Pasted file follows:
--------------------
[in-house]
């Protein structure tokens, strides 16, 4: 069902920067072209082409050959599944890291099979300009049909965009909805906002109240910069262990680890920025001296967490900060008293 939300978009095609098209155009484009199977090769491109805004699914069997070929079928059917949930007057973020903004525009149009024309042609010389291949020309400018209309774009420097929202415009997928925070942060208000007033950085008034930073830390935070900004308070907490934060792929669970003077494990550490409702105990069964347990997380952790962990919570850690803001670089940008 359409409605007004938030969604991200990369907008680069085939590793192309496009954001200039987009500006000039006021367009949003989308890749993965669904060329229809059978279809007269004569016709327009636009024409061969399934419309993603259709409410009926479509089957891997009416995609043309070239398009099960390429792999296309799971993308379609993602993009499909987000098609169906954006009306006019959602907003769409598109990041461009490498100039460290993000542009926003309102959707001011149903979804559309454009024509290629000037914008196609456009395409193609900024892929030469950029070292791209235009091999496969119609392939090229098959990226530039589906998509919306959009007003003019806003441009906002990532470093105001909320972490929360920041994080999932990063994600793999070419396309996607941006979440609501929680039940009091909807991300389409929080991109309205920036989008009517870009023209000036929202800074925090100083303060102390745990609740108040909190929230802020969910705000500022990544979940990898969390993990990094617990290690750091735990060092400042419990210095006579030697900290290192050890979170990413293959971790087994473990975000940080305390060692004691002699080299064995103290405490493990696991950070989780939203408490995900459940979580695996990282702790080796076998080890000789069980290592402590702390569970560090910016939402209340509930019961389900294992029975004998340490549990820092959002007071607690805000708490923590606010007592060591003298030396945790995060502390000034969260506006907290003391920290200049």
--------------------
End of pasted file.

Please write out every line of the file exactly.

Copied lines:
[in-house]
């Protein structure tokens, strides 16, 4: 069902920067072209082409050959599944890291099979300009049909965009909805906002109240910069262990680890920025001296967490900060008293 939300978009095609098209155009484009199977090769491109805004699914069997070929079928059917949930007057973020903004525009149009024309042609010389291949020309400018209309774009420097929202415009997928925070942060208000007033950085008034930073830390935070900004308070907490934060792929669970003077494990550490409702105990069964347990997380952790962990919570850690803001670089940008 359409409605007004938030969604991200990369907008680069085939590793192309496009954001200039987009500006000039006021367009949003989308890749993965669904060329229809059978279809007269004569016709327009636009024409061969399934419309993603259709409410009926479509089957891997009416995609043309070239398009099960390429792999296309799971993308379609993602993009499909987000098609169906954006009306006019959602907003769409598109990041461009490498100039460290993000542009926003309102959707001011149903979804559309454009024509290629000037914008196609456009395409193609900024892929030469950029070292791209235009091999496969119609392939090229098959990226530039589906998509919306959009007003003019806003441009906002990532470093105001909320972490929360920041994080999932990063994600793999070419396309996607941006979440609501929680039940009091909807991300389409929080991109309205920036989008009517870009023209000036929202800074925090100083303060102390745990609740108040909190929230802020969910705000500022990544979940990898969390993990990094617990290690750091735990060092400042419990210095006579030697900290290192050890979170990413293959971790087994473990975000940080305390060692004691002699080299064995103290405490493990696991950070989780939203408490995900459940979580695996990282702790080796076998080890000789069980290592402590702390569970560090910016939402209340509930019961389900294992029975004998340490549990820092959002007071607690805000708490923590606010007592060591003298030396945790995060502390000034969260506006907290003391920290200049």